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Telecom: The big ‘Boom’

Jul 7, 2003

The Indian fixed line telecom segment is going through a phase of transition. The major policy reforms initiated since the introduction of the National Telecom Policy (NTP) 1999 have resulted in a significant expansion of fixed line telephony services, especially in rural India. The entry of private players has meant that customers have a variety of choices now. This has been possible because private operators are given entry without any restriction on the number of operators. The NTP was essentially formulated as the government recognized the telecom sector as one of the prime movers of the economy. The Government's regulatory and policy initiatives have been directed towards establishing a world-class telecommunications infrastructure in the country. The NTP 1999 focused largely on the following:

  • Making telephones available on demand achieving a total tele-density of 7 (75 million telephone connections) by FY02 and 15 (175 million telephone connections) per 100 by FY10.

  • Covering all villages in the country including rural areas at an affordable tariff structure and making rural communication mandatory for all fixed service providers.

  • Increasing rural tele-density from the current level of 0.4 to 4 by the year 2010 and provide reliable transmission media in all rural areas.

Post NTP, telephone lines added to the basic services network over the last 5 years have been one and a half times that added over the preceding five decades. The rural tele-density and the urban tele-density as on March 31,2001 were 0.93 and 10.16 respectively. The total tele-density as on March 31, 2002 stood at 4.4.

To achieve these targets as stated in the NTP 99, investment requirement of approximately US$ 37 bn by 2005 and approximately US$ 69 bn by 2010 is needed (Source: TRAI). On this note, lets have a look at the telecom FDI inflow in the last decade. The picture is not very encouraging! From 2000 to 2001 there was almost 14x increase in the inflow that has noticeably declined in the year 2002 to only 4x as compared to 2000.

(Source: DoT India)

The Government invited private sector participation in a phased manner from the early nineties, initially for value added services such as Paging and Cellular Mobile Telephone Services and thereafter for Fixed Telephone Services (FTS). Private sector investment has helped in bridging the resource gap to a considerable extent as was envisaged by the NTP.

While the fixed line telephony segment has seen a significant amount of growth in the recent past, this segment is increasingly facing stiff competition from the mobile telephony segment. As seen in the graph below, the growth in new telephone connections has been slowing down since the last three years. In contrast, cellular connections saw a 63% rise in FY03. This drop in fixed lines has forced the existing fixed service providers (FSPs) into the cellular segment. Though new connections dropped but the level of penetration has been steadily escalating due to mounting penetration in the rural areas.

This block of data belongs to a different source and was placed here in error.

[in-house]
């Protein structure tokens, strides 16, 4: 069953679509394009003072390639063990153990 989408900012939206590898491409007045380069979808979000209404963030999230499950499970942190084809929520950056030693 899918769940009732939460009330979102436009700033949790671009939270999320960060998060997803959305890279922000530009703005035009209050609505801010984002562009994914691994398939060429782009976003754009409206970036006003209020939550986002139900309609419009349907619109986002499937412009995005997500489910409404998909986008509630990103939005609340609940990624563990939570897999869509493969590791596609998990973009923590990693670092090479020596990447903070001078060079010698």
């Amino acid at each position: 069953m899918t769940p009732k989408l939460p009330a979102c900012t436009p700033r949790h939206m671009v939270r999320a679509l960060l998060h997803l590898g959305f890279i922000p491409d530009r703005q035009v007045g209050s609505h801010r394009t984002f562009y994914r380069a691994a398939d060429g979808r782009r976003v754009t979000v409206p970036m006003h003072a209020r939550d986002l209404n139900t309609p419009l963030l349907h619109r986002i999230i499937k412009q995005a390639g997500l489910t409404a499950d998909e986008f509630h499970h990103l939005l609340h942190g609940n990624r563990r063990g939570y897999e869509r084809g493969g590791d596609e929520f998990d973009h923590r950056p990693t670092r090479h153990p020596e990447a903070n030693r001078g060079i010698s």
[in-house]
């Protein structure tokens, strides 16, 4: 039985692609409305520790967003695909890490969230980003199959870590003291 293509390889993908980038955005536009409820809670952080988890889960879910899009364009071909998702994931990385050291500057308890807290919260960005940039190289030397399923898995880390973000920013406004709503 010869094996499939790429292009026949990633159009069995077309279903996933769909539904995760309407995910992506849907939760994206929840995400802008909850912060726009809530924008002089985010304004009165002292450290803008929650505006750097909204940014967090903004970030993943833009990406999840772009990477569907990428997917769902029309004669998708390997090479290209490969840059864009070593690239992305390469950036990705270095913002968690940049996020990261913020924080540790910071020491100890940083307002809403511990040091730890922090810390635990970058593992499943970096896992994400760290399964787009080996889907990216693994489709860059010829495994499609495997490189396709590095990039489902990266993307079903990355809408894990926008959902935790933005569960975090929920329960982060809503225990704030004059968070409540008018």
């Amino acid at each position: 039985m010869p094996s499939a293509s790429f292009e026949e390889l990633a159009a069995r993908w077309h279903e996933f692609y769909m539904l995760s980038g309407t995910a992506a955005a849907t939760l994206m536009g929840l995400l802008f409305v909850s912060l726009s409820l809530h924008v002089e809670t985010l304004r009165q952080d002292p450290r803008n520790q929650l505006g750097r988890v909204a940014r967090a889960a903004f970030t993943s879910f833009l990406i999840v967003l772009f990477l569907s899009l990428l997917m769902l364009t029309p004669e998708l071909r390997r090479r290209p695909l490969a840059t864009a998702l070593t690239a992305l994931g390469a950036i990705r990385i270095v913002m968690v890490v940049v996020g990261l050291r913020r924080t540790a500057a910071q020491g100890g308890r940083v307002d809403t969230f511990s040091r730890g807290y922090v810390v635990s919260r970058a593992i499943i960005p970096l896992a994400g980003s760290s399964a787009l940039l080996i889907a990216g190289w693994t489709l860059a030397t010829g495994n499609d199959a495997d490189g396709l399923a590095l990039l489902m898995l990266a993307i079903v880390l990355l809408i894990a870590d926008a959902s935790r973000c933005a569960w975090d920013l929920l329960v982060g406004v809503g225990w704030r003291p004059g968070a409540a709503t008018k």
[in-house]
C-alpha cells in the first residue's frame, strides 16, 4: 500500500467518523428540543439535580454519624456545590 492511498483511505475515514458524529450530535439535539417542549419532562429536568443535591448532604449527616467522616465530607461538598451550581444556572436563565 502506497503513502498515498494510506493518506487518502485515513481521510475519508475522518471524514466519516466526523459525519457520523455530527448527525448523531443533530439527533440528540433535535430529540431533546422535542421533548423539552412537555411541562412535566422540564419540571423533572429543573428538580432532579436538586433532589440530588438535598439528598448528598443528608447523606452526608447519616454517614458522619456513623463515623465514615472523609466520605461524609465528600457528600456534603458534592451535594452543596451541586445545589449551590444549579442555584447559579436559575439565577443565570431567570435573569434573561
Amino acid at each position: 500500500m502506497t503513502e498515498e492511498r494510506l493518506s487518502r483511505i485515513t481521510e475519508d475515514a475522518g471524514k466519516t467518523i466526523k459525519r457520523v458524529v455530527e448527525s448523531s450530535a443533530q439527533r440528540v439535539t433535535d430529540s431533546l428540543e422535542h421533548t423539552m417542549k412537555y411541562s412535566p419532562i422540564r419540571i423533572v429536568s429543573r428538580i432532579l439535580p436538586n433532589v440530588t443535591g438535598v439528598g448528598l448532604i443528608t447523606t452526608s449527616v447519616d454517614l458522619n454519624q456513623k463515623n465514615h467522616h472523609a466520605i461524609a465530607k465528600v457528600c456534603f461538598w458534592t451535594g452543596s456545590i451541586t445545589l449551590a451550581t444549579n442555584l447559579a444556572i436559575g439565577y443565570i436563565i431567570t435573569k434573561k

(Source: CMIE)

On the tariffs front too existing operators are facing pressure. Tariffs have been revised for calls made to cellular and WLL networks from fixed lines making them dearer but no change has been witnessed in the tariffs for local calls from fixed lines to fixed lines. The regulatory authority has provided an option to the FSPs to reduce per call minutes from 180 seconds to 120. But the FSPs facing a threat from mobile operators have opted to maintain status quo considering that if the tariffs rise further, existing subscribers may shift to mobile services.

In FY02, BSNL constituted a lion’s share (nearly 80%) in the fixed line segment. But this figure is expected to decline over the years due greater efficiency and better services offered by the private players. Besides, the future of the FSPs is in the red and the only hope seems to be coming from concentration of the FSPs in the rural segment where fixed lines are still affordable than any other mode of communication (rural tele-density stood at over 1 per 100 in FY02). The need of the hour is to focus on creating an environment, which enables continued attraction of capital investment in the sector. In view of the fact that the level of penetration (4.4%) of fixed line services in the country is low, Indian companies still have a long way to go and the potential continues to be immense.

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